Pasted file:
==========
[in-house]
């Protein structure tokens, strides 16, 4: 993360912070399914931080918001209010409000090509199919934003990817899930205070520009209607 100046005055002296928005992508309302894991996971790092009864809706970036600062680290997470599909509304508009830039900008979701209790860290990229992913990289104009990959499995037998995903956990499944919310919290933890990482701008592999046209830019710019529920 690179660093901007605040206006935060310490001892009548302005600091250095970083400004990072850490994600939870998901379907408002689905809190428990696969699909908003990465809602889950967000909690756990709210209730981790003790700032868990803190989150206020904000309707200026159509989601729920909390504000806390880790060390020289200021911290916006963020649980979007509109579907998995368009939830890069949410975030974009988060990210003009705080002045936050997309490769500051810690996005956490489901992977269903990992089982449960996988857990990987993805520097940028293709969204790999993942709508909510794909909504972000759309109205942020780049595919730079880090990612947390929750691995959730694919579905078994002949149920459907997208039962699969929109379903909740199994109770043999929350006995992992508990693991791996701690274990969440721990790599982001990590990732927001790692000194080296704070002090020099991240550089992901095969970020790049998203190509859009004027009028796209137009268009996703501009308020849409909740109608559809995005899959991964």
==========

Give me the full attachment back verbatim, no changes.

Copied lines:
[in-house]
């Protein structure tokens, strides 16, 4: 993360912070399914931080918001209010409000090509199919934003990817899930205070520009209607 100046005055002296928005992508309302894991996971790092009864809706970036600062680290997470599909509304508009830039900008979701209790860290990229992913990289104009990959499995037998995903956990499944919310919290933890990482701008592999046209830019710019529920 690179660093901007605040206006935060310490001892009548302005600091250095970083400004990072850490994600939870998901379907408002689905809190428990696969699909908003990465809602889950967000909690756990709210209730981790003790700032868990803190989150206020904000309707200026159509989601729920909390504000806390880790060390020289200021911290916006963020649980979007509109579907998995368009939830890069949410975030974009988060990210003009705080002045936050997309490769500051810690996005956490489901992977269903990992089982449960996988857990990987993805520097940028293709969204790999993942709508909510794909909504972000759309109205942020780049595919730079880090990612947390929750691995959730694919579905078994002949149920459907997208039962699969929109379903909740199994109770043999929350006995992992508990693991791996701690274990969440721990790599982001990590990732927001790692000194080296704070002090020099991240550089992901095969970020790049998203190509859009004027009028796209137009268009996703501009308020849409909740109608559809995005899959991964």